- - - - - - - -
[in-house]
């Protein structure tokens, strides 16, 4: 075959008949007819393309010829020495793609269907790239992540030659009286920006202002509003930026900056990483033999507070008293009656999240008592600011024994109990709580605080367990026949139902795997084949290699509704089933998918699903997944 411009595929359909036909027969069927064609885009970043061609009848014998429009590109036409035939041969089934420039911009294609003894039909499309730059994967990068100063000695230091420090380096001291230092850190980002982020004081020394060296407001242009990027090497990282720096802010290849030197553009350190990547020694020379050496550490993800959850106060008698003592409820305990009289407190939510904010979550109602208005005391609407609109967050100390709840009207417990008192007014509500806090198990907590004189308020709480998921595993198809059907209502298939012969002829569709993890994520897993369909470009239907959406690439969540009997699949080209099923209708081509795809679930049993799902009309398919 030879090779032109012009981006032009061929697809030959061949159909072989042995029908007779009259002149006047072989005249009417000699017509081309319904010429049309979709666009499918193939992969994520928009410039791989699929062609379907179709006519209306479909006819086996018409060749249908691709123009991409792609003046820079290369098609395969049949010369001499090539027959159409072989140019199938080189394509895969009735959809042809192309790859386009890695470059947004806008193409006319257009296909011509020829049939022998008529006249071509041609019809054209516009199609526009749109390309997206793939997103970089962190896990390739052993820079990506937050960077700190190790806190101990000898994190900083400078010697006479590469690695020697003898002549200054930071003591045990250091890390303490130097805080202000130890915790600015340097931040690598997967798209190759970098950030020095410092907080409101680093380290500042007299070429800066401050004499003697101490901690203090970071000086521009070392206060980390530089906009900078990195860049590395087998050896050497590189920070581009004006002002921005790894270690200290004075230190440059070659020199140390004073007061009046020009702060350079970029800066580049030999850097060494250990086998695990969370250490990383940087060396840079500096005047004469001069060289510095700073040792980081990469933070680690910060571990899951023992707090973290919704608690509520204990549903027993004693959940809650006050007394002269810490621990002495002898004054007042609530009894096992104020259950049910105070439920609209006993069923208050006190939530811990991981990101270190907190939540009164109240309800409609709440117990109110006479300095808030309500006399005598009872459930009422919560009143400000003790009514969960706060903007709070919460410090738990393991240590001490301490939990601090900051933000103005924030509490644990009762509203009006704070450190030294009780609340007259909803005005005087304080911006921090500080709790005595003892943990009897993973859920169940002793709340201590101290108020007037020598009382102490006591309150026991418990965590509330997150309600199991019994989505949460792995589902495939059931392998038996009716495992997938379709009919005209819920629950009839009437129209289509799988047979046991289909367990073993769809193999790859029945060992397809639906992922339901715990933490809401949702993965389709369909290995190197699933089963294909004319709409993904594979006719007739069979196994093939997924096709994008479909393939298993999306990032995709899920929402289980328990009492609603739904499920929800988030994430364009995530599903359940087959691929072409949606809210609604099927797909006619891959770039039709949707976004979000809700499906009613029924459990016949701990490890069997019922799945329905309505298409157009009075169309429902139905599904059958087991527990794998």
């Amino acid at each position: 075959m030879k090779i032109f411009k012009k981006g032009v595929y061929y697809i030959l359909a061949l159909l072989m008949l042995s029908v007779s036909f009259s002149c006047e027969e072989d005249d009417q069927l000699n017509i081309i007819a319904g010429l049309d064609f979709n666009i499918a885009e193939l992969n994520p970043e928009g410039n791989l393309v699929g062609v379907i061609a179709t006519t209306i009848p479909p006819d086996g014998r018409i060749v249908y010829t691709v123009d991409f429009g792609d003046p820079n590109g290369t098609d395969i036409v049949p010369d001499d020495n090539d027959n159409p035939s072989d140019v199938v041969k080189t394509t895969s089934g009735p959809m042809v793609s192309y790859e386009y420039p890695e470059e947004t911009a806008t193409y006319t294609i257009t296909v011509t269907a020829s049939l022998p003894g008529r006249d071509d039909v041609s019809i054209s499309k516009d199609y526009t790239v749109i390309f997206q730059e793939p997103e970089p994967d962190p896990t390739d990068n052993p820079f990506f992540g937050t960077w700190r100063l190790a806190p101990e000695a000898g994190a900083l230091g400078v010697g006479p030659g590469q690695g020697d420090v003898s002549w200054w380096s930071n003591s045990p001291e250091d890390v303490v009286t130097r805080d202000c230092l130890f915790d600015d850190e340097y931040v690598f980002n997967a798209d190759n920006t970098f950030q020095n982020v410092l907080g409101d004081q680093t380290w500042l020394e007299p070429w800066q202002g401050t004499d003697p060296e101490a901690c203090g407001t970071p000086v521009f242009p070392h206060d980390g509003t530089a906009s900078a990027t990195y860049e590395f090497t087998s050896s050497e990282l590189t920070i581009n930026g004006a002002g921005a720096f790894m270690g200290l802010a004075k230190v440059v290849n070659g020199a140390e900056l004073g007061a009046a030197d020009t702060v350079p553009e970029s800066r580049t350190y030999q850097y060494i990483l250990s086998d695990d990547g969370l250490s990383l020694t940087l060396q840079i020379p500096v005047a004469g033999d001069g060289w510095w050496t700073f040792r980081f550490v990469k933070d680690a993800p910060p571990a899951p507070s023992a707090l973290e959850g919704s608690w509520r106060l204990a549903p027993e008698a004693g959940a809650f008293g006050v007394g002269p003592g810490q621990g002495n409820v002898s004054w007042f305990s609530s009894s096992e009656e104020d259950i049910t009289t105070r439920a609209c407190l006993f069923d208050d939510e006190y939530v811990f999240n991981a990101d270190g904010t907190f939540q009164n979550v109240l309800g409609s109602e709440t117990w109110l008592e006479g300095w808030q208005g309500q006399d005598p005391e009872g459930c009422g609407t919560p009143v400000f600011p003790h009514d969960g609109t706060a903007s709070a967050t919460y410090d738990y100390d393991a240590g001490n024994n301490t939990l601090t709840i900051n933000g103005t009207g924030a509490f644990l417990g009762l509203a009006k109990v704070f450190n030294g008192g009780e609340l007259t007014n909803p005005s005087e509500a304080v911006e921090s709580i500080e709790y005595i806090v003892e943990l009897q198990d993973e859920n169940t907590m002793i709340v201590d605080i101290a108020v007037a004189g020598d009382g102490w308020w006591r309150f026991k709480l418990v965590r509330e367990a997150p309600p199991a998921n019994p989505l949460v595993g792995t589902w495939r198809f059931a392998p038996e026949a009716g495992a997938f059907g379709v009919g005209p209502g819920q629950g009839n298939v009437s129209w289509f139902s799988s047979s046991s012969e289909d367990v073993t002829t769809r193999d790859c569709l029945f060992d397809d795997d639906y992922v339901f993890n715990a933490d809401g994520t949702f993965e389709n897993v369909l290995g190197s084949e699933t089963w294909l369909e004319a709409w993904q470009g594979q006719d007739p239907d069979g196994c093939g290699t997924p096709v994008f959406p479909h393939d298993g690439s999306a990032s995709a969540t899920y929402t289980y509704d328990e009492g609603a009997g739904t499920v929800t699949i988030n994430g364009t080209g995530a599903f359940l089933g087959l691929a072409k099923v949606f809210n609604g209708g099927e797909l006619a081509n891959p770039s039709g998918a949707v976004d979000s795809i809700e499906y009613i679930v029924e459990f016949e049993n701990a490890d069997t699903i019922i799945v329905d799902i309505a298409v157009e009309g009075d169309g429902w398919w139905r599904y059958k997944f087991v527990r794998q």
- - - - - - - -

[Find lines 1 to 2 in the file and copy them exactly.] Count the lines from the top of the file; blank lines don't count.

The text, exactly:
[in-house]
């Protein structure tokens, strides 16, 4: 075959008949007819393309010829020495793609269907790239992540030659009286920006202002509003930026900056990483033999507070008293009656999240008592600011024994109990709580605080367990026949139902795997084949290699509704089933998918699903997944 411009595929359909036909027969069927064609885009970043061609009848014998429009590109036409035939041969089934420039911009294609003894039909499309730059994967990068100063000695230091420090380096001291230092850190980002982020004081020394060296407001242009990027090497990282720096802010290849030197553009350190990547020694020379050496550490993800959850106060008698003592409820305990009289407190939510904010979550109602208005005391609407609109967050100390709840009207417990008192007014509500806090198990907590004189308020709480998921595993198809059907209502298939012969002829569709993890994520897993369909470009239907959406690439969540009997699949080209099923209708081509795809679930049993799902009309398919 030879090779032109012009981006032009061929697809030959061949159909072989042995029908007779009259002149006047072989005249009417000699017509081309319904010429049309979709666009499918193939992969994520928009410039791989699929062609379907179709006519209306479909006819086996018409060749249908691709123009991409792609003046820079290369098609395969049949010369001499090539027959159409072989140019199938080189394509895969009735959809042809192309790859386009890695470059947004806008193409006319257009296909011509020829049939022998008529006249071509041609019809054209516009199609526009749109390309997206793939997103970089962190896990390739052993820079990506937050960077700190190790806190101990000898994190900083400078010697006479590469690695020697003898002549200054930071003591045990250091890390303490130097805080202000130890915790600015340097931040690598997967798209190759970098950030020095410092907080409101680093380290500042007299070429800066401050004499003697101490901690203090970071000086521009070392206060980390530089906009900078990195860049590395087998050896050497590189920070581009004006002002921005790894270690200290004075230190440059070659020199140390004073007061009046020009702060350079970029800066580049030999850097060494250990086998695990969370250490990383940087060396840079500096005047004469001069060289510095700073040792980081990469933070680690910060571990899951023992707090973290919704608690509520204990549903027993004693959940809650006050007394002269810490621990002495002898004054007042609530009894096992104020259950049910105070439920609209006993069923208050006190939530811990991981990101270190907190939540009164109240309800409609709440117990109110006479300095808030309500006399005598009872459930009422919560009143400000003790009514969960706060903007709070919460410090738990393991240590001490301490939990601090900051933000103005924030509490644990009762509203009006704070450190030294009780609340007259909803005005005087304080911006921090500080709790005595003892943990009897993973859920169940002793709340201590101290108020007037020598009382102490006591309150026991418990965590509330997150309600199991019994989505949460792995589902495939059931392998038996009716495992997938379709009919005209819920629950009839009437129209289509799988047979046991289909367990073993769809193999790859029945060992397809639906992922339901715990933490809401949702993965389709369909290995190197699933089963294909004319709409993904594979006719007739069979196994093939997924096709994008479909393939298993999306990032995709899920929402289980328990009492609603739904499920929800988030994430364009995530599903359940087959691929072409949606809210609604099927797909006619891959770039039709949707976004979000809700499906009613029924459990016949701990490890069997019922799945329905309505298409157009009075169309429902139905599904059958087991527990794998």